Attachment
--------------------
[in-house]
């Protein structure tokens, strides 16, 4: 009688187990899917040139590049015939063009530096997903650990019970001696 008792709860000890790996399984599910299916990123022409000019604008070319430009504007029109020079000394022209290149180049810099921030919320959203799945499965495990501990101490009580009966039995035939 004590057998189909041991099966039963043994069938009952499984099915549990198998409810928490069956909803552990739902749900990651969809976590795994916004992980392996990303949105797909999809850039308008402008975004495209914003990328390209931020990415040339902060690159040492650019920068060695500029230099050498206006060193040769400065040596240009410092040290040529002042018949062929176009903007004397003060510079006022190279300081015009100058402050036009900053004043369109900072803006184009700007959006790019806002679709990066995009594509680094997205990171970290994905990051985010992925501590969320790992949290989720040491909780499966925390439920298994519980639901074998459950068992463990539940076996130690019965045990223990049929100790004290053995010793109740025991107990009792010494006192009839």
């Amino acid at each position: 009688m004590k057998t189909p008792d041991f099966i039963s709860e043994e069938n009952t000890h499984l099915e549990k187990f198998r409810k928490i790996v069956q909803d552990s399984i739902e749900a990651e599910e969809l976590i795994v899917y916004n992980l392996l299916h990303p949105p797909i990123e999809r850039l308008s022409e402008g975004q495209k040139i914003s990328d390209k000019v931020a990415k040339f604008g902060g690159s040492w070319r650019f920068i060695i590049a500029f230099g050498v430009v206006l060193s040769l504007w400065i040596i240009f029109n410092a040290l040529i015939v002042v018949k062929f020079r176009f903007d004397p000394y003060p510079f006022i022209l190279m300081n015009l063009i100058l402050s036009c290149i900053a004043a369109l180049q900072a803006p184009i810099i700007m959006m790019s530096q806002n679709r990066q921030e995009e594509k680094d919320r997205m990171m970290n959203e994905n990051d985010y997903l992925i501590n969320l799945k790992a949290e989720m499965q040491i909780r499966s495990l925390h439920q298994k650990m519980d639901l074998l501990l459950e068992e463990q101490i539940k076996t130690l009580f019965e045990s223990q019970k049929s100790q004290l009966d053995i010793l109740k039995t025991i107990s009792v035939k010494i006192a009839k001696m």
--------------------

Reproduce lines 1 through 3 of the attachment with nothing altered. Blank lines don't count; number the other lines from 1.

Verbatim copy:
[in-house]
């Protein structure tokens, strides 16, 4: 009688187990899917040139590049015939063009530096997903650990019970001696 008792709860000890790996399984599910299916990123022409000019604008070319430009504007029109020079000394022209290149180049810099921030919320959203799945499965495990501990101490009580009966039995035939 004590057998189909041991099966039963043994069938009952499984099915549990198998409810928490069956909803552990739902749900990651969809976590795994916004992980392996990303949105797909999809850039308008402008975004495209914003990328390209931020990415040339902060690159040492650019920068060695500029230099050498206006060193040769400065040596240009410092040290040529002042018949062929176009903007004397003060510079006022190279300081015009100058402050036009900053004043369109900072803006184009700007959006790019806002679709990066995009594509680094997205990171970290994905990051985010992925501590969320790992949290989720040491909780499966925390439920298994519980639901074998459950068992463990539940076996130690019965045990223990049929100790004290053995010793109740025991107990009792010494006192009839």
């Amino acid at each position: 009688m004590k057998t189909p008792d041991f099966i039963s709860e043994e069938n009952t000890h499984l099915e549990k187990f198998r409810k928490i790996v069956q909803d552990s399984i739902e749900a990651e599910e969809l976590i795994v899917y916004n992980l392996l299916h990303p949105p797909i990123e999809r850039l308008s022409e402008g975004q495209k040139i914003s990328d390209k000019v931020a990415k040339f604008g902060g690159s040492w070319r650019f920068i060695i590049a500029f230099g050498v430009v206006l060193s040769l504007w400065i040596i240009f029109n410092a040290l040529i015939v002042v018949k062929f020079r176009f903007d004397p000394y003060p510079f006022i022209l190279m300081n015009l063009i100058l402050s036009c290149i900053a004043a369109l180049q900072a803006p184009i810099i700007m959006m790019s530096q806002n679709r990066q921030e995009e594509k680094d919320r997205m990171m970290n959203e994905n990051d985010y997903l992925i501590n969320l799945k790992a949290e989720m499965q040491i909780r499966s495990l925390h439920q298994k650990m519980d639901l074998l501990l459950e068992e463990q101490i539940k076996t130690l009580f019965e045990s223990q019970k049929s100790q004290l009966d053995i010793l109740k039995t025991i107990s009792v035939k010494i006192a009839k001696m």